Many years ago, a
young man named Giovanni Guasconti left his home in Naples to
study in northern Italy. He rented a small room on the top floor
of a dark and ancient palace. Long ago, the building had
belonged to a noble family. Now, an old woman, Signora Lisabetta,
rented its rooms to students at the University of Padua.
Giovanni’s room had a small window. From it he could see a large
garden that had many plants and flowers. “Does the garden belong
to you?” he asked Signora Lisabetta one day.
“Oh no!” she said quickly. “That garden belongs to the famous
doctor, Giacomo Rappaccini. People say he uses those plants to
make strange kinds of medicine. He lives in that small brown
house in the garden with his daughter, Beatrice.”
Giovanni often sat by his window to look at the garden. He had
never seen so many different kinds of plants. They all had
enormous green leaves and magnificent flowers in every color of
Giovanni’s favorite plant was in a white marble vase near the
house. It was covered with big purple flowers.
One day, while Giovani was looking out his window, he saw an old
man in a black cape walking in the garden. The old man was tall
and thin. His face was an unhealthy yellow color. His black eyes
were very cold.
The old man wore thick gloves on his hands and a mask over his
mouth and nose. He walked carefully among the plants, as if he
were walking among wild animals or poisonous snakes. Although he
looked at the flowers very closely, he did not touch or smell
any of them.
When the old man arrived at the plant with the big purple
flowers, he stopped. He took off his mask and called loudly,
“Beatrice! Come help me!”
“I am coming, Father. What do you want?” answered a warm young
voice from inside the house. A young woman came into the garden.
Her thick, dark hair fell around her shoulders in curls. Her
cheeks were pink and her eyes were large and black.
She seemed full of life, health and energy as she walked among
the plants. Giovanni thought she was as beautiful as the purple
flowers in the marble vase. The old man said something to her.
She nodded her head as she touched and smelled the flowers that
her father had been so careful to avoid.
Several weeks later, Giovanni went to visit Pietro Baglioni, a
friend of his father’s. Professor Baglioni taught medicine at
the university. During the visit, Giovanni asked about Doctor
Rappaccini. “He is a great scientist,” Professor Baglioni
replied. “But he is also a dangerous man.”
“Why?” asked Giovanni.
The older man shook his head slowly. “Because Rappaccini cares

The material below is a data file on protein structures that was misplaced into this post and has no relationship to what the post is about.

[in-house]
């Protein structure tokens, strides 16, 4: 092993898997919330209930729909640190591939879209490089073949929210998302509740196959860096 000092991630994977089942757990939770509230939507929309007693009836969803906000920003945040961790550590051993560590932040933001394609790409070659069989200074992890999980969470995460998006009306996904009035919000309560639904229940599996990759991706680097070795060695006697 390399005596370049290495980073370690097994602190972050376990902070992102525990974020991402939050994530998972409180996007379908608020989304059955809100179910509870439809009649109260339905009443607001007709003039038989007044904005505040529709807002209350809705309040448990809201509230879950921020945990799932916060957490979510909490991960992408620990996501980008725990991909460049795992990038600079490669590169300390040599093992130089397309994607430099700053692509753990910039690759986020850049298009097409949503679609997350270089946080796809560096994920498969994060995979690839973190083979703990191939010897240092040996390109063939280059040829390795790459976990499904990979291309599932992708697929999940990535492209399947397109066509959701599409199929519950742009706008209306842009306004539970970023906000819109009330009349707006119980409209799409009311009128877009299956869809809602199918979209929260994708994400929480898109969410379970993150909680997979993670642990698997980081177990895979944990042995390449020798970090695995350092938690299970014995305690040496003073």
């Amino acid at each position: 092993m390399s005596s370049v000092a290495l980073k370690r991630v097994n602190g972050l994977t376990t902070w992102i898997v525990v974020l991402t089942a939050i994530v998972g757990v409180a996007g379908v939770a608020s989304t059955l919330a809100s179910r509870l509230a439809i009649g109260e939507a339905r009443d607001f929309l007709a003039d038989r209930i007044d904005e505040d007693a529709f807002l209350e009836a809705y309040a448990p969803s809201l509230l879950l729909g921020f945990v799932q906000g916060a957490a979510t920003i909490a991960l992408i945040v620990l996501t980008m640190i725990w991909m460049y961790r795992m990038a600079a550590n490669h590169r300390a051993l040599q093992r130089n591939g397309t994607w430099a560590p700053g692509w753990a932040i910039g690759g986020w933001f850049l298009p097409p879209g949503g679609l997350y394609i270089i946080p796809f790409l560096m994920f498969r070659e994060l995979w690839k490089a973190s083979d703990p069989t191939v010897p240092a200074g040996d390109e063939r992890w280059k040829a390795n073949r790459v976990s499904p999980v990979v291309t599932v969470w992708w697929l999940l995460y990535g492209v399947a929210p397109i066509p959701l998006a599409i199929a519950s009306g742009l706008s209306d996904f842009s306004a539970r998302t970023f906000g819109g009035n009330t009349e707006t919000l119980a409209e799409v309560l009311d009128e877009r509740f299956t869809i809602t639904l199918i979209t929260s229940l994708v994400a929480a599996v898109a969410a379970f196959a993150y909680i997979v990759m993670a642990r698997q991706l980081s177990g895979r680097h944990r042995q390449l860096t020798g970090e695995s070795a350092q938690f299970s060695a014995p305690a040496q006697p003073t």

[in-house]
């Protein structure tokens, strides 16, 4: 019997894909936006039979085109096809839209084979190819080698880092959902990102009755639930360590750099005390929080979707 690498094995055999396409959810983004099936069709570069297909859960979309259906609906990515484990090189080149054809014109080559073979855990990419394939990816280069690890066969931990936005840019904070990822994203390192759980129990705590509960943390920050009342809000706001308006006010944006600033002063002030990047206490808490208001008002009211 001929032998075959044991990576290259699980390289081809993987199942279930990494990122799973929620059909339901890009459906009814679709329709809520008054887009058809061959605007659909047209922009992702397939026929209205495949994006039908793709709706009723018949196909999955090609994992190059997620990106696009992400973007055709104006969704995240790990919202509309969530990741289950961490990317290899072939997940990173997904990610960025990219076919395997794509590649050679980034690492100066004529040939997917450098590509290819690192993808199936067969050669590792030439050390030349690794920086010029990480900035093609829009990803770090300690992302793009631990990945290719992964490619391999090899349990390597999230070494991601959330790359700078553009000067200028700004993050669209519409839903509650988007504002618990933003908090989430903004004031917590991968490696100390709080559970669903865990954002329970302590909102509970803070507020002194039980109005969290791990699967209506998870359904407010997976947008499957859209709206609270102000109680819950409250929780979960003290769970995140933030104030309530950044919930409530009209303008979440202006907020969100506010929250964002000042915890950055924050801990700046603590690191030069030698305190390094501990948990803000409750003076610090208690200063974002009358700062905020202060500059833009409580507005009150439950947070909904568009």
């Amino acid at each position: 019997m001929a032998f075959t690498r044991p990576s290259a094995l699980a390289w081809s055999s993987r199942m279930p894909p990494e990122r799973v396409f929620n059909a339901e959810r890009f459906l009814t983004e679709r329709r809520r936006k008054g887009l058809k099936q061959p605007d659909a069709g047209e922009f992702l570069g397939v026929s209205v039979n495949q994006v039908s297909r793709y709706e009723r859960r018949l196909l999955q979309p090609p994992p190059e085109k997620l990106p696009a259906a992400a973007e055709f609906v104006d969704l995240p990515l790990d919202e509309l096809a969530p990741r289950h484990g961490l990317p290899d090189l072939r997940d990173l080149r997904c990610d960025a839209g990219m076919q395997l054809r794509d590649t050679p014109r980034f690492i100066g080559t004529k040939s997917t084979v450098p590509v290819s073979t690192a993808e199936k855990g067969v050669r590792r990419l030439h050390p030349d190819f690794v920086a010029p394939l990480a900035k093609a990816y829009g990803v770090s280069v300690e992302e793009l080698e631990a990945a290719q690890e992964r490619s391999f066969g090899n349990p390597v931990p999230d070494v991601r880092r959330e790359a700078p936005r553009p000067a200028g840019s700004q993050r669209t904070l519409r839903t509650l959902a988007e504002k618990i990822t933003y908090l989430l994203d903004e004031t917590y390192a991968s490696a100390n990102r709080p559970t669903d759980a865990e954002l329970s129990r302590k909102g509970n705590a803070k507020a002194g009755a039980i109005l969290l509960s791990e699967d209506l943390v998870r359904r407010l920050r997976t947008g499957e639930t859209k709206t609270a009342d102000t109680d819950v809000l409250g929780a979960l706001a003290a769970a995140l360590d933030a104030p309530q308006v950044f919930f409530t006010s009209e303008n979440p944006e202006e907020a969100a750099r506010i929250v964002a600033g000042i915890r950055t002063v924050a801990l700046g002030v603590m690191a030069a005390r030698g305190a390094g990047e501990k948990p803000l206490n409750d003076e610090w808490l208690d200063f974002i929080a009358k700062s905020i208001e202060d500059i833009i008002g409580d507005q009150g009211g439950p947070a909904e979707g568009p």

more about science than he does about people. He has created
many terrible poisons from the plants in his garden. He thinks
he can cure sickness with these poisons.
It is true that several times he has cured a very sick person
that everyone thought would die. But Rappaccini’s medicine has
also killed many people. I think he would sacrifice any life,
even his own, for one of his experiments.”
“But what about his daughter?” Giovanni said. “I’m sure he loves
The old professor smiled at the young man. “So,” he said, “You
have heard about Beatrice Rappaccini. People say she is very
beautiful. But few men in Padua have ever seen her. She never
leaves here father’s garden.”
Giovanni left professor Baglione’s house as the sun was setting.
On his way home, he stopped at a flower shop where he bought
some fresh flowers. He returned to his room and sat by the
Very little sunlight was left. The garden was quiet. The purple
flowers on Giovanni’s favorite plant seemed to glow in the
evening’s fading light.
Then someone came out of the doorway of the little brown house.
It was Beatrice. She entered the garden and walked among the
plants. She bent to touch the leaves of a plant or to smell a
flower. Rappaccini’s daughter seemed to grow more beautiful with
When she reached the purple plant, she buried her face in its
flowers. Giovanni heard her say “Give me your breath, my sister.
The ordinary air makes me weak. And give me one of your
beautiful flowers.” Beatrice gently broke off one of the largest
flowers. As she lifted it to put it in her dark hair, a few
drops of liquid from the flower fell to the ground.
One of the drops landed on the head of a tiny lizard crawling
near the feet of Beatrice. For a moment the small animal twisted
violently. Then it moved no more. Beatrice did not seem
surprised. She sighed and placed the flower in her hair.
Giovanni leaned out of the window so he could see her better. At
this moment, a beautiful butterfly flew over the garden wall. It
seemed to be attracted by Beatrice and flew once around her head.